Switching business models
While reopening with a new way of doing things is not easy, it is essential that food businesses with buffets strive to adapt. Buffet-style restaurants that are still conducting take-out and delivery only at this time, need to begin preparing a reopening strategy. Not all buffet-style restaurants will reopen again, but those that do should be ready to adapt and change their business model.
Cafeteria-style or family-style are two types of business models that buffet-style restaurants can consider switching to. In a cafeteria-style model, diners can choose from a variety of pre-crafted plates or a menu of individual items rather than an entire meal. With family-style service, larger plates of food are served to tables for sharing. These types of service allow for larger quantities of food to be served which is how a buffet-style restaurant is used to operating. These business models allow for buffets to open their doors, bring in revenue and adhere to governmental regulations.
Buffet-style food businesses can also decide to switch completely to table side service. There are a few different ways this can be done. A staff member can come to the table to take the order, or customers can order at a counter and have the food served to them at a table. This is another helpful business model that can be embraced by buffet-style restaurants.
Governmental restrictions and requirements for reopening can appear intimidating, but they are in place for a reason. COVID-19 regulations are there to allow food businesses to begin operating again while preventing the spread of the coronavirus. For food businesses with buffets and salad bars, this means keeping these portions of the business closed at this time, even if the business is permitted to reopen to the public. Despite the challenge of keeping the buffet area closed, food businesses must embrace these regulations. By doing so, food businesses can find positive benefits in other areas of the business. For example, closing and removing the buffet station can provide more space for additional seating and this may mean that the capacity can increase a bit. Also, removing the buffet station can provide more space to help with enforcing physical distancing.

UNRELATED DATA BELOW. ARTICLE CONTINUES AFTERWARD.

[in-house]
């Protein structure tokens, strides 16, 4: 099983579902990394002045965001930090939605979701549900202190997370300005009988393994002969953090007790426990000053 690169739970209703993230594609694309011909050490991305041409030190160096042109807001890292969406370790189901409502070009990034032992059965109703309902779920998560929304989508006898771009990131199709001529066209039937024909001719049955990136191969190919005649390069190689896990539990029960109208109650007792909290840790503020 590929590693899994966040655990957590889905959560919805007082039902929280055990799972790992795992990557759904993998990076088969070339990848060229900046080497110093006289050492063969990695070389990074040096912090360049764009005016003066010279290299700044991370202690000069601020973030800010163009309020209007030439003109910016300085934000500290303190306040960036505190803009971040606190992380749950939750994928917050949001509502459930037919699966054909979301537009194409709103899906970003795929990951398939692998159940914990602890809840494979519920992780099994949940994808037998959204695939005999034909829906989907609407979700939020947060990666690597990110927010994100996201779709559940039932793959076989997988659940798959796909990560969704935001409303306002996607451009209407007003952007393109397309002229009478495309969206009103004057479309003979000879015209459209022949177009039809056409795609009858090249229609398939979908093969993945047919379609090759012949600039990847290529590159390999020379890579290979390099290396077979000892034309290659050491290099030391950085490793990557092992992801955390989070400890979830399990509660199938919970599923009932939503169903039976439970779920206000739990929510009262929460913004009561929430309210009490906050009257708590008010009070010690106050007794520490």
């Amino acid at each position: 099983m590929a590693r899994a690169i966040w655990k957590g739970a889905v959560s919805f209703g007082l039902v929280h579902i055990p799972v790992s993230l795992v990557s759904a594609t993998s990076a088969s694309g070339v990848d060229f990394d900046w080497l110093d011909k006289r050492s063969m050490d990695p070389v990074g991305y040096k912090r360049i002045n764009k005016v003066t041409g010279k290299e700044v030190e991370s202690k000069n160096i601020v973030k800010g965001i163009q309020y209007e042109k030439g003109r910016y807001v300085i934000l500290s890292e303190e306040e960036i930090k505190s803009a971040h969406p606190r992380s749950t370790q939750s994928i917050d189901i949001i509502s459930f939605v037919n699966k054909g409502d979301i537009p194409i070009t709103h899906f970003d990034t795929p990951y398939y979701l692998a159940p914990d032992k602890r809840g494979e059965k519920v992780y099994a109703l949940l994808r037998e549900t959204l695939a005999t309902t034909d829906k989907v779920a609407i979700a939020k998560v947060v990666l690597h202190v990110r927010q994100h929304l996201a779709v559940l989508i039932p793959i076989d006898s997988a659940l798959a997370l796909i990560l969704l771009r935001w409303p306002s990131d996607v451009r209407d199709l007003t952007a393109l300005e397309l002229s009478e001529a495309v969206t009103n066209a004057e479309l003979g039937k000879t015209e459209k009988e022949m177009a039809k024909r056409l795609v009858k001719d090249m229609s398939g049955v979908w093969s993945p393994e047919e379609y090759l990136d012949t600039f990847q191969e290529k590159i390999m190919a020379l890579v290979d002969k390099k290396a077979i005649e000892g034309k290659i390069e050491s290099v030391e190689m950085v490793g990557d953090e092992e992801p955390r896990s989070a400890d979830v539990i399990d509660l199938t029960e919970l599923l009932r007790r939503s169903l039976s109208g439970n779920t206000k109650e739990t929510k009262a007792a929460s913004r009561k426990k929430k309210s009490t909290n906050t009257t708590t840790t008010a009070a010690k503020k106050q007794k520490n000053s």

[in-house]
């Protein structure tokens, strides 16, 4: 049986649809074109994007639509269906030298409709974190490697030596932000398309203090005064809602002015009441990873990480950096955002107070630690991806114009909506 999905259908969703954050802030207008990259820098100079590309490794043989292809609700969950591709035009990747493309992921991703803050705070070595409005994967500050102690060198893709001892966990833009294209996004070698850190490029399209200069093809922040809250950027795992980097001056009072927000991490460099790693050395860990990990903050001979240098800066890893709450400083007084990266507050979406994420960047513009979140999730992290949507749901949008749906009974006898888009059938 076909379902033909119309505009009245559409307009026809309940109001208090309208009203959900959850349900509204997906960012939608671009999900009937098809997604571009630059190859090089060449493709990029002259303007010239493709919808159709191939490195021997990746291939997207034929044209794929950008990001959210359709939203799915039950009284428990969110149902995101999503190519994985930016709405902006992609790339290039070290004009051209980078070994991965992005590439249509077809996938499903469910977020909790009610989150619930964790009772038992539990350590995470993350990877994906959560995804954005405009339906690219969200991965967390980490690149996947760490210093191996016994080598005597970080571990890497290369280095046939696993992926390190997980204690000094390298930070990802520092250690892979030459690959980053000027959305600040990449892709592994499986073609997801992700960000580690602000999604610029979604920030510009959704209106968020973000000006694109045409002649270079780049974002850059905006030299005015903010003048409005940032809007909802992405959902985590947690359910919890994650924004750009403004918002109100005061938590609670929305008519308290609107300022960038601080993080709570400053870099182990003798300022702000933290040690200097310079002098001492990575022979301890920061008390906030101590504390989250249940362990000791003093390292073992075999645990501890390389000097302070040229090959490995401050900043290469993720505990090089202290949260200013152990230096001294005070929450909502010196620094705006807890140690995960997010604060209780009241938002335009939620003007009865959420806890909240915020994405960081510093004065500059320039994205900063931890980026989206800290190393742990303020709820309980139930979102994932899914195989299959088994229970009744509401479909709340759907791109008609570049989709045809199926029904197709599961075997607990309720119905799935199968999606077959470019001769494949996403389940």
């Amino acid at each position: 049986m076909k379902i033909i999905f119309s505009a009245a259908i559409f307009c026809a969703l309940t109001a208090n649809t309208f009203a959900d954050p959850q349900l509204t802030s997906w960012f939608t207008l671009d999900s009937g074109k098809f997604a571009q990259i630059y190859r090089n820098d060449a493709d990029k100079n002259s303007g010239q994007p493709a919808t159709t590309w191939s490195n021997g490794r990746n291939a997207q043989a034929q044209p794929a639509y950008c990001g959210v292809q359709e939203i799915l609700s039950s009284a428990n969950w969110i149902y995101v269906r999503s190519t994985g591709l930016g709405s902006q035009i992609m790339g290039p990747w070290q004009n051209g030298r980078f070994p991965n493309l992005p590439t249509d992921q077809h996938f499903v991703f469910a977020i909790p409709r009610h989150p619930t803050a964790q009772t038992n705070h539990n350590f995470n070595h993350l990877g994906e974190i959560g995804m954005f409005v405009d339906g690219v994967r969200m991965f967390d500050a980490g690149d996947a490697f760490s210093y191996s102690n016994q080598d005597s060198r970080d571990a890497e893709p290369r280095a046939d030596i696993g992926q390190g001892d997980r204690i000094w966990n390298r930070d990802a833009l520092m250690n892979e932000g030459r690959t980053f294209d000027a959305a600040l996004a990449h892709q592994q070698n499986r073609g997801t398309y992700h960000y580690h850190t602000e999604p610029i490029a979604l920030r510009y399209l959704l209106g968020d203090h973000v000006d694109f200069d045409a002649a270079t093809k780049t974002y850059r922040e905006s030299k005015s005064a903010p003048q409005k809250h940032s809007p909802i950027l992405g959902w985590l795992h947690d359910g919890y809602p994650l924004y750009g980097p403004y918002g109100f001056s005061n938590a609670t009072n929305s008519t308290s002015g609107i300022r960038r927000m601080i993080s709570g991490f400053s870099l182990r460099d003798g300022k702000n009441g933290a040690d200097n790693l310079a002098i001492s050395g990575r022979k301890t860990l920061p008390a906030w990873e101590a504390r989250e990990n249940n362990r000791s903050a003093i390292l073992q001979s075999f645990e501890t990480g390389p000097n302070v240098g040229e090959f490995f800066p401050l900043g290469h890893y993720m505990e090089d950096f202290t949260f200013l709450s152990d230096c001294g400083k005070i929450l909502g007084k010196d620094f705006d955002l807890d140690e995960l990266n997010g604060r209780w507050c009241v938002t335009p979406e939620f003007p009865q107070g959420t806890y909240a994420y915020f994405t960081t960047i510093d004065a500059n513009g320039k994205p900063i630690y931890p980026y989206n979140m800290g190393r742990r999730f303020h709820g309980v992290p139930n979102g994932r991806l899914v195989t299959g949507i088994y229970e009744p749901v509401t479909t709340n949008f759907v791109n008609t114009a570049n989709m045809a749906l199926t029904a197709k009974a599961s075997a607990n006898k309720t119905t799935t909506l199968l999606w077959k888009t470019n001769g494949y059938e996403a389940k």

Hiring and training more staff
As buffet-style food businesses change business models and remove buffet stations, there are unexpected positive benefits with regards to employees. For example, switching to table side service will require staff to be trained on how to serve customers within this model. Buffet-style service and table service are very different, and staff need to be trained properly in order to conduct the service efficiently. This is beneficial for the employees as they will be acquiring additional training experience, which also benefits the business as a whole.
Switching business models also means that a food business may need to hire more staff. For example, buffet-style restaurants often do not need as many servers as traditional sit-down restaurants, so switching to table side service will require more staff. The food industry at this time is struggling, with many food workers out of work due to layoffs or business closures. If switching business models means more staff need to be hired, then it is good news for the food industry as a whole.
If a food business does need to hire new food workers, it is essential that they are trained in food safety and have a valid Statement of Attainment. If they do not, you must enrol them in a nationally recognised food safety training course, such as the AIFS Food Handler Course.